CUMBERLAND, Md. (AP) — I warned them about those Great Allegheny Passage tunnels. Make sure you get off the bikes and walk, I told my dozen cycling companions. Did they heed?
Not much. Most plunged into the disorienting void, one wearing sunglasses no less, gazing through dark lenses upon what was already dark. Expressions of concern, let us say, echoed off the walls. I flashed back to a friend's mid-tunnel wipeout a year earlier. Were they all going down?
The episode proved to be a harmless hiccup in a gem of a bicycle trip.
The Great Allegheny Passage between Pittsburgh and the Western Maryland town of Cumberland is a smooth-rolling romp through the mountains that pleases cyclists of varying ability and just glows on fine autumn days. It does not have much in the way of hazards, if you'll just listen to me and walk when I tell you.
It stretches for 141 miles (227 kilometers), offering sparkling river views enlivened by the screeches of whitewater rafters. It gives you a passing panorama of wind-farm turbines beating lazy arcs in the sky, and loads upon loads of peace and quiet.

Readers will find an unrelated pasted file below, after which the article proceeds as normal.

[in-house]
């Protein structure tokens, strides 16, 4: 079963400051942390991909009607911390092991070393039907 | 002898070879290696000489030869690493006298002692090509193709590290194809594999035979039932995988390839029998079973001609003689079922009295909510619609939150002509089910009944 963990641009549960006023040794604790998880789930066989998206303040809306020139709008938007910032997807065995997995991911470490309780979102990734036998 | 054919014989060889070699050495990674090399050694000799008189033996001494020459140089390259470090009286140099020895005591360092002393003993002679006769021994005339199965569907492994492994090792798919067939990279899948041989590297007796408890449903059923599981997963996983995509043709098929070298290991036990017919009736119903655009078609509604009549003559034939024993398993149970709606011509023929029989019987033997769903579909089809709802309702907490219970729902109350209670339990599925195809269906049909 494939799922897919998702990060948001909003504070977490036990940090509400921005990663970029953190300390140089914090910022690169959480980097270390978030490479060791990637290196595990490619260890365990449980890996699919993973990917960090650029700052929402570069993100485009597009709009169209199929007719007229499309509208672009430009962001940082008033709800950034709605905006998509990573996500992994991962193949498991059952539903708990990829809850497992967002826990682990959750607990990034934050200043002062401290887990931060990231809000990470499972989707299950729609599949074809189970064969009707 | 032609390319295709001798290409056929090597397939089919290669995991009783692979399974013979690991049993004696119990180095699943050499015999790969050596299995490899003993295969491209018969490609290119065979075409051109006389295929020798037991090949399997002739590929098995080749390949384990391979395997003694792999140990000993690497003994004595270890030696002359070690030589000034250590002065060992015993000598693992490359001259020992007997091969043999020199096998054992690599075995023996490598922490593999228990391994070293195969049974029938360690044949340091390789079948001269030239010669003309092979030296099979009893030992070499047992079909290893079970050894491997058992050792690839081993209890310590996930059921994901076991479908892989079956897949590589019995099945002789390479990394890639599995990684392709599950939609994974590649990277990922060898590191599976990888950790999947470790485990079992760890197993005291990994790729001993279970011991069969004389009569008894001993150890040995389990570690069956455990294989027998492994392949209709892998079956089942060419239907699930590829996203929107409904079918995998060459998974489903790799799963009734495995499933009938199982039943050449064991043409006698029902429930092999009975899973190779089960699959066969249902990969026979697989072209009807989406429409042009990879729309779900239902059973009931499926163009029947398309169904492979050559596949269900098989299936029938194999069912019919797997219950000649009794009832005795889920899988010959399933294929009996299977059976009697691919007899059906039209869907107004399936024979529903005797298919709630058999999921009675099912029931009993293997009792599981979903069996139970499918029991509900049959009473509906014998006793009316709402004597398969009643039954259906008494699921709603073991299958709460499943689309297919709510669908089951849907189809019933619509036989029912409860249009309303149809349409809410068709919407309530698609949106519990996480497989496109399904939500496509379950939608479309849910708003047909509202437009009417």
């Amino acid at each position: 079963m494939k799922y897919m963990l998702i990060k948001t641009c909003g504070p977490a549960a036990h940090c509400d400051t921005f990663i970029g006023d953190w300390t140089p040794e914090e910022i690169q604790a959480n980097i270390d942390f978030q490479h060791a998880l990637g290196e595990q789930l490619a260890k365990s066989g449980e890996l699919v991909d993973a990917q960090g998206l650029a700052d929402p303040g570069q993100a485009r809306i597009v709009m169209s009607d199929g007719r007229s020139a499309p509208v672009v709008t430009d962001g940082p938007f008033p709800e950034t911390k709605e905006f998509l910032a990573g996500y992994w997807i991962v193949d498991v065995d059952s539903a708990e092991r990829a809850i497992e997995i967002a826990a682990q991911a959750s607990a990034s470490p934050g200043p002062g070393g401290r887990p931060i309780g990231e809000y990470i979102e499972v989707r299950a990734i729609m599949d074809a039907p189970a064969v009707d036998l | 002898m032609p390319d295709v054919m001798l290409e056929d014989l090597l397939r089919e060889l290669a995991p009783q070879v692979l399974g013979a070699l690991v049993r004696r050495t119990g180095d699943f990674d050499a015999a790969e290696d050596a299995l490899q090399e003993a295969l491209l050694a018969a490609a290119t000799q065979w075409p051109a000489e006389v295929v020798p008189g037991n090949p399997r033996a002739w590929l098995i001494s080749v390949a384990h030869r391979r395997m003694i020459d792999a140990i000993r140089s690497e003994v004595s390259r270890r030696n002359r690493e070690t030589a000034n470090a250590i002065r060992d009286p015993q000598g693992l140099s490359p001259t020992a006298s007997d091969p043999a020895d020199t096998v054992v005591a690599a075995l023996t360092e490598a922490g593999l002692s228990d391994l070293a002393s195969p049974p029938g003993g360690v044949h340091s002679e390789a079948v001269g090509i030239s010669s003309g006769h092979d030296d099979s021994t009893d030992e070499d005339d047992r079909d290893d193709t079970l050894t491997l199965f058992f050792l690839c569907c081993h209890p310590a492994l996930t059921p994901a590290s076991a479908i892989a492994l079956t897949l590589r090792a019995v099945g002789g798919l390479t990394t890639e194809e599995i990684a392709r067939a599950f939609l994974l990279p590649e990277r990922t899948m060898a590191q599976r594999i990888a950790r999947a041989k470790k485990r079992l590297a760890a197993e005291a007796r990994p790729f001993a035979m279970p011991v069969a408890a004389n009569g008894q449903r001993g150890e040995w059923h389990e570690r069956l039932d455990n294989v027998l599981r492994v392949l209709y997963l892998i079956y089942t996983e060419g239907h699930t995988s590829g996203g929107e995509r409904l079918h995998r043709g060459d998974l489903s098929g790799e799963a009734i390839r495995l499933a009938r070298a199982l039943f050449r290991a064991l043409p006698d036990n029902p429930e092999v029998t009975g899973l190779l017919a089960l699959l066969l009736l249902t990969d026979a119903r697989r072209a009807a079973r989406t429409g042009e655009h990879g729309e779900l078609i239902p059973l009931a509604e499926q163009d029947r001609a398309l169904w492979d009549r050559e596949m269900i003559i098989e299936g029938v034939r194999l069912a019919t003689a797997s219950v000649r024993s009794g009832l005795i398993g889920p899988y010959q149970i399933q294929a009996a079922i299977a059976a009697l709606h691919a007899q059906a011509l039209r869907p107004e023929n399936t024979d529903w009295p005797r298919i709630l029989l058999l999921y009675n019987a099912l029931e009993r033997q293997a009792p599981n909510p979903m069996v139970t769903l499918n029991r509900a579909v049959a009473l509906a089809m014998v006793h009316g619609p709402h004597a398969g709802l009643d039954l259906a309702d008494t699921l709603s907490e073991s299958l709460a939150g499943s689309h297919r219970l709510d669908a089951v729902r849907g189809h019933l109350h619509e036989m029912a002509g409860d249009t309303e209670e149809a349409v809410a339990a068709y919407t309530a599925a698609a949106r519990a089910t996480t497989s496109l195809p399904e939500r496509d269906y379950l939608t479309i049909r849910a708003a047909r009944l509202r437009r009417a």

The GAP links up with the Chesapeake & Ohio Canal towpath in Cumberland, which then carries on to Washington, D.C., 185 more miles (298 kilometers) away. The C&O trail is rougher and wilder but there's no slam-dunk case that one is more beautiful than the other. They're different, and together they form a 326-mile (525- kilometer) off-road expedition without parallel in the nation.
These days, the Great Allegheny is getting the buzz because it's newer, more carefully maintained and growing.
The recent completion of an eight-mile (13-kilometer) section connects the trail to the old steel town of Homestead on Pittsburgh's outskirts, leaving just one section to be finished to link with downtown.